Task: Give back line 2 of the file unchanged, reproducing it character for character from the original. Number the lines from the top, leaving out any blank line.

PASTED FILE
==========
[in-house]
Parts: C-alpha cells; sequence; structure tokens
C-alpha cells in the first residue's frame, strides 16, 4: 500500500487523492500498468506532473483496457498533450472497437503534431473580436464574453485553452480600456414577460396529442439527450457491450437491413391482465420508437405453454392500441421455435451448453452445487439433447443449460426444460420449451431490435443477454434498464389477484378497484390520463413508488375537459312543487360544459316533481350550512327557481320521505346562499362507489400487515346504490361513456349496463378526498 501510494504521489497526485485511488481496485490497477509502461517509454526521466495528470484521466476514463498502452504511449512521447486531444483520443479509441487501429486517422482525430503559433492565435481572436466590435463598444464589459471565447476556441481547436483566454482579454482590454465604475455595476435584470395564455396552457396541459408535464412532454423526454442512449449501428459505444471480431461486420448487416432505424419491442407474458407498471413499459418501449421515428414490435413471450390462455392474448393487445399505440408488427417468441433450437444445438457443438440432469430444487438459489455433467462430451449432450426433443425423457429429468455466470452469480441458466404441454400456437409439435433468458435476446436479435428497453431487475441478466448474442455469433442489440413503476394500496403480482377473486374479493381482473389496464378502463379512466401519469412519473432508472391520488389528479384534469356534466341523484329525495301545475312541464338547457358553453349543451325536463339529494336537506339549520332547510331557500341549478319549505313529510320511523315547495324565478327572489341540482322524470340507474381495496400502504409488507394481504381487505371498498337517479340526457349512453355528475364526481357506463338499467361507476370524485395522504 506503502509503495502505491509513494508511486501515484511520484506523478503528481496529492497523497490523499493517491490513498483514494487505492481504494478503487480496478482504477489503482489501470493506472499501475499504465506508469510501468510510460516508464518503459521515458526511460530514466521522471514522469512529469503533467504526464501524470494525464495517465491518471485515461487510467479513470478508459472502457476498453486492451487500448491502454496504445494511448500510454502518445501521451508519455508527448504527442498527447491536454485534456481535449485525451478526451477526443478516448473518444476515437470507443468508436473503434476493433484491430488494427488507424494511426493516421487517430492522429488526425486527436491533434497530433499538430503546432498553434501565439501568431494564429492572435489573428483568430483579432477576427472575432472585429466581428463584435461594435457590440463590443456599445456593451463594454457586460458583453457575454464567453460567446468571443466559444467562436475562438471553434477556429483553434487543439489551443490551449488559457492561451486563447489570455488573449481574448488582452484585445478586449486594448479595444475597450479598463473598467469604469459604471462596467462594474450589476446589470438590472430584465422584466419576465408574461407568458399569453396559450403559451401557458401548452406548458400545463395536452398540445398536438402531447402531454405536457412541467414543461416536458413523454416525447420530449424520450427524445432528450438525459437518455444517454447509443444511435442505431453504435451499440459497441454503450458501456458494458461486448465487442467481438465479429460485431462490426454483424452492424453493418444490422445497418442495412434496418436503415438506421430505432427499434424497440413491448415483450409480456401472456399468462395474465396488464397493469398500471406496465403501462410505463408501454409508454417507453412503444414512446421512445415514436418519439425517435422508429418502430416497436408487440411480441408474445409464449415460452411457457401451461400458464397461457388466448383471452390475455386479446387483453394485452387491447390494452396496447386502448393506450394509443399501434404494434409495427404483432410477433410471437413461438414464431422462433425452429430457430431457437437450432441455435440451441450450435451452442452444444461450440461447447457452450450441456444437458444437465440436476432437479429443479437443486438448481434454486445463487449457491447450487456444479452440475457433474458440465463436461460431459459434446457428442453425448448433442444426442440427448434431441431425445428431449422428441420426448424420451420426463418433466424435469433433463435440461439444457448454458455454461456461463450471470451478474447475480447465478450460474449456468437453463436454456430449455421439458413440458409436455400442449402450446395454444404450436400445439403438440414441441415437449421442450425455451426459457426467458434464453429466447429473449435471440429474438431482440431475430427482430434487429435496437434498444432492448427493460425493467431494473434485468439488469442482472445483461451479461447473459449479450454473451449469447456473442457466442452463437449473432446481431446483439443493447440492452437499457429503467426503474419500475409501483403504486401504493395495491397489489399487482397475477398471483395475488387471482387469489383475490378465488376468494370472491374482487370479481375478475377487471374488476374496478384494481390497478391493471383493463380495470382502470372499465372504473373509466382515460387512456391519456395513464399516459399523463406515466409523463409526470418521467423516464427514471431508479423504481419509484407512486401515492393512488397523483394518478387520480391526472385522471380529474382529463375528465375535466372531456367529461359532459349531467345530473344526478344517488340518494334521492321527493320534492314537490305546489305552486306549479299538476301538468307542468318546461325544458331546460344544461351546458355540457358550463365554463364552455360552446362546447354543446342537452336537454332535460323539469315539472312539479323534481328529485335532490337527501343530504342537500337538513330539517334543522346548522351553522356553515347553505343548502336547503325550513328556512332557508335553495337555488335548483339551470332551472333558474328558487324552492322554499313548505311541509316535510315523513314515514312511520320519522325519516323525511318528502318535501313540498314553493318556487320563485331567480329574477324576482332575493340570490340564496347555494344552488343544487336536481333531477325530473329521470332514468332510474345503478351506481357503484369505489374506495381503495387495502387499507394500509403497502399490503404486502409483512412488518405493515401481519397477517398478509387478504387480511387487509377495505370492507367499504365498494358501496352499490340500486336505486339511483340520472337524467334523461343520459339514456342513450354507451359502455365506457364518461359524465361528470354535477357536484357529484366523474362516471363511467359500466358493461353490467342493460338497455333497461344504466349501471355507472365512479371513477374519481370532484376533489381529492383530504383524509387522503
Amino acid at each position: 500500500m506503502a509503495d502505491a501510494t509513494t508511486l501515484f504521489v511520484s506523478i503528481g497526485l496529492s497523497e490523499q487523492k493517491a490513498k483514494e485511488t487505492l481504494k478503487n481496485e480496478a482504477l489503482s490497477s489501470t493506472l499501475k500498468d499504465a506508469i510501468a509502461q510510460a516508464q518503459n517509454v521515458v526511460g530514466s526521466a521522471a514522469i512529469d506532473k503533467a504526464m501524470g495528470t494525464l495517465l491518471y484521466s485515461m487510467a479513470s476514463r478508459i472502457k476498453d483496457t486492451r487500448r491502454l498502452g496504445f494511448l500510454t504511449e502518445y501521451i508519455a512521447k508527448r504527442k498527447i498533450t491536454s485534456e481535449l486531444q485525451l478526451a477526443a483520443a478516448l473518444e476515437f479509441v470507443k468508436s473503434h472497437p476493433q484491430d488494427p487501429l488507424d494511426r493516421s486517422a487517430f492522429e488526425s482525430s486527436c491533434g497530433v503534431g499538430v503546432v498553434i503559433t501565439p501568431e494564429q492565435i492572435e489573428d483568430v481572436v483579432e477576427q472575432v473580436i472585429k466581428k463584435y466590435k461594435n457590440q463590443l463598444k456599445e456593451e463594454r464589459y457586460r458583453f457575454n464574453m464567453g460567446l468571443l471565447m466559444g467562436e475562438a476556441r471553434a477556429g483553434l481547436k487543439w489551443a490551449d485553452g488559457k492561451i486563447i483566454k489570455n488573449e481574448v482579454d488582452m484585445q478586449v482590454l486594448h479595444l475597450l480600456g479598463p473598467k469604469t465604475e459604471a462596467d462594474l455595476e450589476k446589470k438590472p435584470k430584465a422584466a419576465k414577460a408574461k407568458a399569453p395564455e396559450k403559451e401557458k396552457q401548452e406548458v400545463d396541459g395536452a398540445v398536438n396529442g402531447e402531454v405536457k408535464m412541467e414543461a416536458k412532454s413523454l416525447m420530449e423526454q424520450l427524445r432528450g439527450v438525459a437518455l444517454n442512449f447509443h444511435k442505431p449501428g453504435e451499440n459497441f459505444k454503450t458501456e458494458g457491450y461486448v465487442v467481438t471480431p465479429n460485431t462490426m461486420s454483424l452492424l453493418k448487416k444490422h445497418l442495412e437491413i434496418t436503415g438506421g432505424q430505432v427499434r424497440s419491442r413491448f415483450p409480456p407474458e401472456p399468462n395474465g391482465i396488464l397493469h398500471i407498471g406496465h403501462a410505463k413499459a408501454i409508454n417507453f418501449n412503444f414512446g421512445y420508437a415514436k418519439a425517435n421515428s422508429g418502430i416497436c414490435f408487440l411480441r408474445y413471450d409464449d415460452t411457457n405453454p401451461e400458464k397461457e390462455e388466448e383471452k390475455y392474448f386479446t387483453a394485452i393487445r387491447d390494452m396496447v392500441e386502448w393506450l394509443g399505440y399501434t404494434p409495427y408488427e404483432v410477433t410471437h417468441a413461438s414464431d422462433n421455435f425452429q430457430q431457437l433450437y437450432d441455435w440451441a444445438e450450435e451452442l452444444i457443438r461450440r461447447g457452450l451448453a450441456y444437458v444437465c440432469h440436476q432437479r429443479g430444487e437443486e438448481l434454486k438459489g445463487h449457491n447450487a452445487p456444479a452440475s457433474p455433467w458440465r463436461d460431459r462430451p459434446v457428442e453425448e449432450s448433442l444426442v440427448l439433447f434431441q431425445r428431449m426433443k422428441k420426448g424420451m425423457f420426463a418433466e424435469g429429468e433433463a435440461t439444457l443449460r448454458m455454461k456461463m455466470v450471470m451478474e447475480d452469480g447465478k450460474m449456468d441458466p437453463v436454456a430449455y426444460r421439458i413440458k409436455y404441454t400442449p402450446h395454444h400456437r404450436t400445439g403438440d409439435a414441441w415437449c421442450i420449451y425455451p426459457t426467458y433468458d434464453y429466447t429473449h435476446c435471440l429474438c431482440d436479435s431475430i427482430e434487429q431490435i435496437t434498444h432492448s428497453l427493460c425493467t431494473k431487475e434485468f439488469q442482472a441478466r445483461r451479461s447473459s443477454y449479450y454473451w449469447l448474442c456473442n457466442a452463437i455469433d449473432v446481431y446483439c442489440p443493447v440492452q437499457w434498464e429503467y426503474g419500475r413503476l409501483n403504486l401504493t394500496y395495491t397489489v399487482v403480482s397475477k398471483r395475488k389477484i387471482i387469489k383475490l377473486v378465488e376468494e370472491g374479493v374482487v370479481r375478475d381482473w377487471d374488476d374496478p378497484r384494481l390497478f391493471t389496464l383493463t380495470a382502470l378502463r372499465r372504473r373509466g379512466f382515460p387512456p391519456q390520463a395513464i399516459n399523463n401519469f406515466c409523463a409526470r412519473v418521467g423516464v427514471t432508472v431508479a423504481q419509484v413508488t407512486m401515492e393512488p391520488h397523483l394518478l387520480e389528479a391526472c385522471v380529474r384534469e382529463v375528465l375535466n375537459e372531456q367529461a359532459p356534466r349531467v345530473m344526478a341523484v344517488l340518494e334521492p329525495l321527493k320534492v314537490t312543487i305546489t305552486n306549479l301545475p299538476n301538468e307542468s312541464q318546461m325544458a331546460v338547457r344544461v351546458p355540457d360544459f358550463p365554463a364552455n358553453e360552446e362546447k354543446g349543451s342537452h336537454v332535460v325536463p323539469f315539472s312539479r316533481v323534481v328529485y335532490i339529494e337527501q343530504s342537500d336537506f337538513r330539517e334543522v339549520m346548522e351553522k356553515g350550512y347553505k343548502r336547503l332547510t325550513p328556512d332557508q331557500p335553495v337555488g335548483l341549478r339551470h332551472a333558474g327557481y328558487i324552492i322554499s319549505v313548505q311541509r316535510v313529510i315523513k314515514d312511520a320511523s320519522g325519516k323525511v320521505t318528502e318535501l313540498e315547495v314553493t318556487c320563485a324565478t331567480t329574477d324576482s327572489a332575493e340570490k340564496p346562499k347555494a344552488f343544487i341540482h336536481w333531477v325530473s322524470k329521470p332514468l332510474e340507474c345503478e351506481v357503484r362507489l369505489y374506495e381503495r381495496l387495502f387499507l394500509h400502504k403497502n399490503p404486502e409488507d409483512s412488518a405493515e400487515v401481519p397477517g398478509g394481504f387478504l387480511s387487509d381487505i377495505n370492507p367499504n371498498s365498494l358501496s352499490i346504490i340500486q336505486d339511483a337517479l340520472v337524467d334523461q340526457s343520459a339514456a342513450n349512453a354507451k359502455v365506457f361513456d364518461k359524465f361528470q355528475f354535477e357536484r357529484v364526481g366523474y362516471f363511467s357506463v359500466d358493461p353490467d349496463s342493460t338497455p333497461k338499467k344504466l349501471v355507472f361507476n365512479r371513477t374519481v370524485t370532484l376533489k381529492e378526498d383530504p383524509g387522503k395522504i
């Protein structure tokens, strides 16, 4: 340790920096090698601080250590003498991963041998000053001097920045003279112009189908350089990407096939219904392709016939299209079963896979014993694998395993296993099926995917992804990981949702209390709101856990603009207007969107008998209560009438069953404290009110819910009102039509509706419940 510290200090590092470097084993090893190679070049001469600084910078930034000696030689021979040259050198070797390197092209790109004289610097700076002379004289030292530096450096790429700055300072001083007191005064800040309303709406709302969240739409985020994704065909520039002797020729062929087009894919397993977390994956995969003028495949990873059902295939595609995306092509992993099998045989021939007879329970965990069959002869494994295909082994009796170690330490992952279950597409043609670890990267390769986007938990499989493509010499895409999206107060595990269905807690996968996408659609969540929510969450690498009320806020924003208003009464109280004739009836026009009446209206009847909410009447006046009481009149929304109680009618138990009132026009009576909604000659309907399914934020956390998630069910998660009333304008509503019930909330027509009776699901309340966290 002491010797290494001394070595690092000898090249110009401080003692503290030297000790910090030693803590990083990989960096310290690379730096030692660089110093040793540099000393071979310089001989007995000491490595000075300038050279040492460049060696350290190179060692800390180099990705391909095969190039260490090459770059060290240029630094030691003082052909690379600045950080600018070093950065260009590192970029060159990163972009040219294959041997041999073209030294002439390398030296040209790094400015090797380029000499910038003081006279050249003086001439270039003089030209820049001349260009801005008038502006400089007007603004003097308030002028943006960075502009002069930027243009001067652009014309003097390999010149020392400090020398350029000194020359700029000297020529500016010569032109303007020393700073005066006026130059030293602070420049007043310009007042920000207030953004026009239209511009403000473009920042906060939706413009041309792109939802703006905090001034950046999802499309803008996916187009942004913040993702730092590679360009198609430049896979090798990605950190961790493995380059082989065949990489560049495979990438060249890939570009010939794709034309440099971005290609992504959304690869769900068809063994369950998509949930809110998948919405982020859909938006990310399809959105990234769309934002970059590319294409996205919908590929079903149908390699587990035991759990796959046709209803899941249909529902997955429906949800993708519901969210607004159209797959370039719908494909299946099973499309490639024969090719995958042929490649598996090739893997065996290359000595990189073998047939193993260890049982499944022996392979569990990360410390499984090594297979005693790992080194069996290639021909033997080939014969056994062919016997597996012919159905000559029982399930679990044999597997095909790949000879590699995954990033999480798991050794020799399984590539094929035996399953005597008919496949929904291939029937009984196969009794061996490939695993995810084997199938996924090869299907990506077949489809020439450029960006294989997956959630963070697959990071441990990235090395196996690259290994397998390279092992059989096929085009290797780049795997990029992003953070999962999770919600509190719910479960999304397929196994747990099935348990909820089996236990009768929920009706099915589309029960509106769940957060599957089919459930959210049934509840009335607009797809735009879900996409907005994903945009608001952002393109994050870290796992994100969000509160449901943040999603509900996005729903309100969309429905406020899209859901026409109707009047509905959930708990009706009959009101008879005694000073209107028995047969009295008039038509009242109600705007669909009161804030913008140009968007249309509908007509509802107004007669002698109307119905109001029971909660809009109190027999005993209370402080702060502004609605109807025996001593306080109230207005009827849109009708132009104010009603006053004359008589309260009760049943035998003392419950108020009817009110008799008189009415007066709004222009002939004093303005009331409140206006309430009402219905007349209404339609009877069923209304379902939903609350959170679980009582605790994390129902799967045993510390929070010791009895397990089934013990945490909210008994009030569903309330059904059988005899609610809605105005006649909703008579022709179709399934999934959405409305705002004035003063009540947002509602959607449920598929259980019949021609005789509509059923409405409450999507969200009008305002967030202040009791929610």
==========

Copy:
Parts: C-alpha cells; sequence; structure tokens